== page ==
ratio [HR] 1.71; p = 0.004); this significant difference was not observed among patients receiving chemotherapy plus trastuzumab (HR 1.42;
p = 0.22).[65]
Overall survival was also significantly improved
with the chemotherapy plus trastuzumab versus
the control chemotherapy regimen (table V).[54]
After a median follow-up of 2 years, the 3-year
overall survival rate in the pooled analysis was
94.3% in trastuzumab recipients versus 91.7% in
recipients of the control chemotherapy regimen
(absolute difference 2.5%) [4-year rate 91.4% vs
86.6%; absolute difference 4.8%].[54] Updated data
from a median follow-up of 2.9 years showed a
2-year overall survival rate of 97.5% versus 95.9%
(3-year rate 94.6% vs 92.7%; 4-year rate 92.6% vs
89.4%).[62]
Chemotherapy plus trastuzumab also provided
significant benefit versus control chemotherapy with
regard to both time to recurrence and time to distant
recurrence (table V).[54] The 3-year distant recurrence event-free survival rate was 90.4% in trastuzumab recipients versus 81.5% in recipients of the
control chemotherapy regimen (absolute difference
Drugs 2010; 70 (2)

Trastuzumab: A Review

4.1.2 BCIRG 006 Trial

Adjuvant trastuzumab treatment for 1 year, concurrent with anthracycline- or non-anthracyclinebased chemotherapy, was effective in patients
with HER2-positive early breast cancer with
regard to the primary endpoint of disease-free
survival, with significantly fewer disease-free
survival events occurring in the two trastuzumab
groups than in the chemotherapy alone group
(table VI).[55,58] Disease-free survival rates are
shown in figure 1.[55,58]
At 36 months follow-up, stratification of
patients based on lymph node status, hormone
receptor status or the size of the tumour at baseline indicated that anthracycline-based chemotherapy plus trastuzumab provided better
disease-free survival than anthracycline-based
chemotherapy alone in all subgroups of patients, with all HRs being <1.0.[58] This was also
generally the case for non-anthracycline-based
chemotherapy plus trastuzumab versus anthra 2010 Adis Data Information BV. All rights reserved.

AC DOC + TRA
DOC + CAR + TRA
AC DOC
100
90
80
70
60
50
40
30
20
10
0

Patients (%)

8.8%), with 4-year rates of 89.7% and 73.7%


(absolute difference 15.9%).[54]
Isolated brain metastases as first events affected 21 trastuzumab recipients versus 11 recipients of the control chemotherapy regimen in
NSABP B-31 and 12 versus 4 patients in NCCTG
N9831.[54] As a result of following patients in
NSABP B-31 for additional events beyond the
first, it was concluded that the higher number of
brain metastases among trastuzumab recipients
was a result of earlier failures at other distant sites
among control chemotherapy-group patients
(brain metastases as first or subsequent events
were present in 28 trastuzumab recipients and 35
recipients of the control chemotherapy regimen;
HR 0.79; p = 0.35).[54]
Chemotherapy plus trastuzumab was also
generally more favourable than the control chemotherapy regimen in terms of other secondary
endpoints in the pooled analysis,[54] including
death from breast cancer (HR 0.66 [95% CI 0.47,
0.94]; p = 0.02; 53 vs 79 events) and other second
primary cancer (HR 0.24 [95% CI 0.09, 0.64];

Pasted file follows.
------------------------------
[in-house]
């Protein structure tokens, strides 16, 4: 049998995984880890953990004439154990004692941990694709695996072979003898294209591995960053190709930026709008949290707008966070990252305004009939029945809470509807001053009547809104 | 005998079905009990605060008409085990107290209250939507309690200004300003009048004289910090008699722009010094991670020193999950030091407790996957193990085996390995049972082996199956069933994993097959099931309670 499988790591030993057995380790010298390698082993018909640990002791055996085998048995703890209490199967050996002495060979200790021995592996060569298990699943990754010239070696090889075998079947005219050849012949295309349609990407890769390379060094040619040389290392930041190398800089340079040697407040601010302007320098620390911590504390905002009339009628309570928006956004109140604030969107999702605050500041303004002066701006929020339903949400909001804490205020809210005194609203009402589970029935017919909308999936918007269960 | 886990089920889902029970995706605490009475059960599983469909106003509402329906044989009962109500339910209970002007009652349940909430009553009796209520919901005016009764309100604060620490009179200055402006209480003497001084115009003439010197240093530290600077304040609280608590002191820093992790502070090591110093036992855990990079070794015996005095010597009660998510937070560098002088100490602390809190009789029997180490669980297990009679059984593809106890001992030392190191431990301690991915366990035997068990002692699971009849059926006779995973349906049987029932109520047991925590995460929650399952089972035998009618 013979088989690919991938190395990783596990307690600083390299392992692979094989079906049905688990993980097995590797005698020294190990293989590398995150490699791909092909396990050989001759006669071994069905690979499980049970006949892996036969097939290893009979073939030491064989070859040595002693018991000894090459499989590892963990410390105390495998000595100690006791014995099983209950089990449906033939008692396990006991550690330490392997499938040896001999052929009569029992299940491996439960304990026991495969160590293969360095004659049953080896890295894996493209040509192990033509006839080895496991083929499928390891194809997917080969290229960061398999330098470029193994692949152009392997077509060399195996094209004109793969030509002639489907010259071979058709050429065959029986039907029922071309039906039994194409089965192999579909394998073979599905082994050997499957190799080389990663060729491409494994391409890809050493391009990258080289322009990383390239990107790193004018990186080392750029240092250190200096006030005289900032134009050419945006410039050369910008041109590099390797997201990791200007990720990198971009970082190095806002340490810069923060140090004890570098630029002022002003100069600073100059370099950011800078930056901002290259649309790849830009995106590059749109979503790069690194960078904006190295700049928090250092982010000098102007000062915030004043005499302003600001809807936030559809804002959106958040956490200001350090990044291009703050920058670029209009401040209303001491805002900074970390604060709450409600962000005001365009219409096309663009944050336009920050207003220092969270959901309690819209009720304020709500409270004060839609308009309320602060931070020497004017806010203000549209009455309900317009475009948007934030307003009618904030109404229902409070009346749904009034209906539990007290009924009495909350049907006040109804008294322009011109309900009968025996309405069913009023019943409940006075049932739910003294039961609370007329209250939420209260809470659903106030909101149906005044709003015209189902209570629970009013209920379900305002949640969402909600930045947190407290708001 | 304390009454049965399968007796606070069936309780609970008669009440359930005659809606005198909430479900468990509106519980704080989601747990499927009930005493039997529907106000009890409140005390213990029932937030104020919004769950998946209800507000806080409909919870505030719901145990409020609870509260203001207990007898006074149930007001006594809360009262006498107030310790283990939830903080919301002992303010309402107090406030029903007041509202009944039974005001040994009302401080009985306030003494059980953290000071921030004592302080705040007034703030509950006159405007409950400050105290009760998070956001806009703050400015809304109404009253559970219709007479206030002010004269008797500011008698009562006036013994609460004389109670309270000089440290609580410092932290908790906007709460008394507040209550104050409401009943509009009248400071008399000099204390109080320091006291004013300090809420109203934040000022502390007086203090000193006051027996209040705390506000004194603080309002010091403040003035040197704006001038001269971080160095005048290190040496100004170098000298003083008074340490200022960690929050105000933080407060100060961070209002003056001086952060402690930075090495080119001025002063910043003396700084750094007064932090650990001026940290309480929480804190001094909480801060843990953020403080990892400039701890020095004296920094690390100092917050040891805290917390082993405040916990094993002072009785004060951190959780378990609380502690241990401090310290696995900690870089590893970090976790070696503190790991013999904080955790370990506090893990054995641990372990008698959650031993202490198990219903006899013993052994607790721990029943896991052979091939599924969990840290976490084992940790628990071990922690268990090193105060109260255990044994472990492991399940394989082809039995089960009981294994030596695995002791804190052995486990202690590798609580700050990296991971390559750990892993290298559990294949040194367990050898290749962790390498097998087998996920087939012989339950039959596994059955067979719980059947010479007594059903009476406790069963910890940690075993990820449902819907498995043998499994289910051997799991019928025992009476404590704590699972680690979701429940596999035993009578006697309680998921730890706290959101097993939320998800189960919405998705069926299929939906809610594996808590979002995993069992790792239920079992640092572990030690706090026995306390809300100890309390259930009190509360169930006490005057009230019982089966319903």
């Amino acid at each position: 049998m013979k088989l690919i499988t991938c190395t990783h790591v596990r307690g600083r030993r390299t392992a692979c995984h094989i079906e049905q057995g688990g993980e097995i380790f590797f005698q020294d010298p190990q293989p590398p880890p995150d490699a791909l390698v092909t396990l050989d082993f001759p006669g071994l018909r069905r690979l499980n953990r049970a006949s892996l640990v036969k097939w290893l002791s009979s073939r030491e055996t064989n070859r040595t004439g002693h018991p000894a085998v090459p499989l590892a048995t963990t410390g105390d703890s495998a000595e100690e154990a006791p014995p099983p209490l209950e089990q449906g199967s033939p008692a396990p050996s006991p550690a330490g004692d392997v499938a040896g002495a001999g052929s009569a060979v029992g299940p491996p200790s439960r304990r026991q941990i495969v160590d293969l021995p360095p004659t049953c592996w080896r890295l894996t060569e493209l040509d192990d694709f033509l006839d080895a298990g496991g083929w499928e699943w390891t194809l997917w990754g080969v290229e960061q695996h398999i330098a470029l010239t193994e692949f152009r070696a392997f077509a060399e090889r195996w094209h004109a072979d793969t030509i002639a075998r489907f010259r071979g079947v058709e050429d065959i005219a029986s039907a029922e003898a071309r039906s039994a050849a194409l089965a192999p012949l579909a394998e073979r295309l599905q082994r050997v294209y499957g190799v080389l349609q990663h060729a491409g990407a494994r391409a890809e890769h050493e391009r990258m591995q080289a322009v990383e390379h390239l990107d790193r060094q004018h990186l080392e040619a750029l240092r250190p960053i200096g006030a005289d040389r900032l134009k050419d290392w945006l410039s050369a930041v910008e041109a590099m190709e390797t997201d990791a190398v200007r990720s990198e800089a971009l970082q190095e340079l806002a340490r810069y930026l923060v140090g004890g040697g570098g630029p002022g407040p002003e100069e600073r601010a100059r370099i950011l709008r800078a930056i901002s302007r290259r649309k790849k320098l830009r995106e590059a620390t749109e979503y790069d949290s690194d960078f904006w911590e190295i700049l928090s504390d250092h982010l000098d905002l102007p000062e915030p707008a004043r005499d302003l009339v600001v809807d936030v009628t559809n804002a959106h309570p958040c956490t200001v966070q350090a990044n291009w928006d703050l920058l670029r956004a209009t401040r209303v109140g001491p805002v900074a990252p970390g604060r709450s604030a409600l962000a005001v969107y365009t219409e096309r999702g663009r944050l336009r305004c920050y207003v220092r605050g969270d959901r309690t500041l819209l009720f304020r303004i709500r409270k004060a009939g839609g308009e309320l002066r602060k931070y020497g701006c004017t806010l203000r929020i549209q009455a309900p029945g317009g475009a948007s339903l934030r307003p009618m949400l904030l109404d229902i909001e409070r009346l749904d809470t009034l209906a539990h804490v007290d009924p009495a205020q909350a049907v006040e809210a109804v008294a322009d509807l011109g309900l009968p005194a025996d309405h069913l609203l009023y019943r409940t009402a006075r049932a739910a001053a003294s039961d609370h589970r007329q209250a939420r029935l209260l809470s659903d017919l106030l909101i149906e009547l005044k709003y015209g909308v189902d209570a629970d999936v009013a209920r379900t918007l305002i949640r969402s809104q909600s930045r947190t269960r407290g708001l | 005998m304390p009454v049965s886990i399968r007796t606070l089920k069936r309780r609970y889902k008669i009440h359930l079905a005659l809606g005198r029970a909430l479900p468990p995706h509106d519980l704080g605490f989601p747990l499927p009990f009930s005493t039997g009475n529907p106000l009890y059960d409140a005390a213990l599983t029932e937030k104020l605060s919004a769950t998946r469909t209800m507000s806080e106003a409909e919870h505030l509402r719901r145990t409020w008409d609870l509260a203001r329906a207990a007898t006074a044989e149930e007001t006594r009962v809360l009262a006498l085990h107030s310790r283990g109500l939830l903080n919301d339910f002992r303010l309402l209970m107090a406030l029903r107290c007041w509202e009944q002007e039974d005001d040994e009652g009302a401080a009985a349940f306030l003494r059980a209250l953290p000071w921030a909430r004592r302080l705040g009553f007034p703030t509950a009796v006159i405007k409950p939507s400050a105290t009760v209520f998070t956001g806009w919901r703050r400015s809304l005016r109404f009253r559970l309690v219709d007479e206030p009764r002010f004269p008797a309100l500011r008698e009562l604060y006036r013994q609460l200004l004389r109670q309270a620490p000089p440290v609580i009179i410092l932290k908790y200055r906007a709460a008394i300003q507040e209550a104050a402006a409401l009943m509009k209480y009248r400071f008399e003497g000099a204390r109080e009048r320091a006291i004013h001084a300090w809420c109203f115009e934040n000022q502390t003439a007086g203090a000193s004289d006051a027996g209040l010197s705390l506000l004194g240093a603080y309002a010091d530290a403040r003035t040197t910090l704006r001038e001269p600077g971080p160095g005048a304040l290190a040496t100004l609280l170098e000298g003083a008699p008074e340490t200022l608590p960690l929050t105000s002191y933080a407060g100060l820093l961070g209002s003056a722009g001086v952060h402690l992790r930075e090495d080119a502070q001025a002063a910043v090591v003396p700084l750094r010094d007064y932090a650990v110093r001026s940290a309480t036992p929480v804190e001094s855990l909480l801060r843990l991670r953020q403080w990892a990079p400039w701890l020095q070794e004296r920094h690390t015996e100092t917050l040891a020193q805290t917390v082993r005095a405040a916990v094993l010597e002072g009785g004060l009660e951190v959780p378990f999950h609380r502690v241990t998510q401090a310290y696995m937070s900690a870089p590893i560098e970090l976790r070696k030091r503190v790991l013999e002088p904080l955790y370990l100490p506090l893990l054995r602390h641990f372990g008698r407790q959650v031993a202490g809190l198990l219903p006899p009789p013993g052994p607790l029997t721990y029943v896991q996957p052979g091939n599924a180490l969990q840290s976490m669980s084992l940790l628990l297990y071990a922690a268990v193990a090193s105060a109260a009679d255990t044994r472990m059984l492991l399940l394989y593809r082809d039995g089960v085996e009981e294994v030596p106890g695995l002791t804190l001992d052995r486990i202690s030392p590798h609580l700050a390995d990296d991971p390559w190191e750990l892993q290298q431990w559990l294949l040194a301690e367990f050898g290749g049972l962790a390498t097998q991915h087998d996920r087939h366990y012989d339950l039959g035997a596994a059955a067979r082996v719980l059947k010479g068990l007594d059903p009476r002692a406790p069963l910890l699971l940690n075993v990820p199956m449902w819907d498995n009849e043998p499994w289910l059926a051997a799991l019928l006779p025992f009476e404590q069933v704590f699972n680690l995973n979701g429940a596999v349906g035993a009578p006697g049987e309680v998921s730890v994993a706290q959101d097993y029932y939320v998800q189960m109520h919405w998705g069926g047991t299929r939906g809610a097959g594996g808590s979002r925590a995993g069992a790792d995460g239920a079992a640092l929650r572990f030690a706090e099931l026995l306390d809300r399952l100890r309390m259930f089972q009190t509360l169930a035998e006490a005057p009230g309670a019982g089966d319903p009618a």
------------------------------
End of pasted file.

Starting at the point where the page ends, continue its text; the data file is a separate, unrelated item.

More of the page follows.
p = 0.002; 5 vs 20 events), although it provided no
benefit in terms of contralateral breast cancer
(HR 0.64 [95% CI 0.18, 2.27]; 4 vs 6 events).[54]

223

2-year 3-year 4-year 5-year 2-year 3-year 4-year 5-year


DFS rate

OS rate

Fig. 1. Efficacy of adjuvant treatment with trastuzumab (TRA) in


women with node-positive or high-risk node-negative human epidermal growth factor receptor 2 (HER2)-positive early breast cancer.
Rates of 2-, 3-, 4- and 5-year disease-free survival (DFS) [primary
endpoint] and overall survival (OS) among women in the randomized, open-label, multicentre BCIRG 006 trial after a median
follow-up of 36 months (2-, 3- and 4-year data; second planned
analysis)[58] or 65 months (5-year data; third planned analysis).[55]
Following surgery, women were randomized to treatment with an
anthracycline-based chemotherapy regimen plus TRA (doxorubicin
plus cyclophosphamide [AC] - docetaxel [DOC] + TRA; n = 1074)
or alone (AC - DOC; n = 1073), or a non-anthracycline-based
chemotherapy regimen plus TRA (DOC + carboplatin [CAR] + TRA;
n = 1075). Refer to table IV for trial regimen details. - indicates followed by.

cycline-based chemotherapy alone, except in patients with a hormone receptor-positive tumour


and those with a tumour size <2 cm, in whom
there was no significant difference in disease-free
survival.
At 65 months in lymph-node negative patients,
anthracycline-based chemotherapy plus trastuzumab (p = 0.003) but not non-anthracyclinebased chemotherapy plus trastuzumab recipients
(p = 0.057) retained a significantly greater diseasefree survival versus recipients of anthracyclinebased chemotherapy alone; significance was
retained for both trastuzumab groups versus the
control group (p = 0.0003 and p = 0.013, respectively) in patients who were lymph-node positive.[55]
Overall survival was also significantly improved
with chemotherapy plus trastuzumab versus anthracycline-based chemotherapy alone at 36[58] and
65 months[55] follow-up, with significantly fewer
deaths among trastuzumab recipients than among
patients receiving the control chemotherapy regimen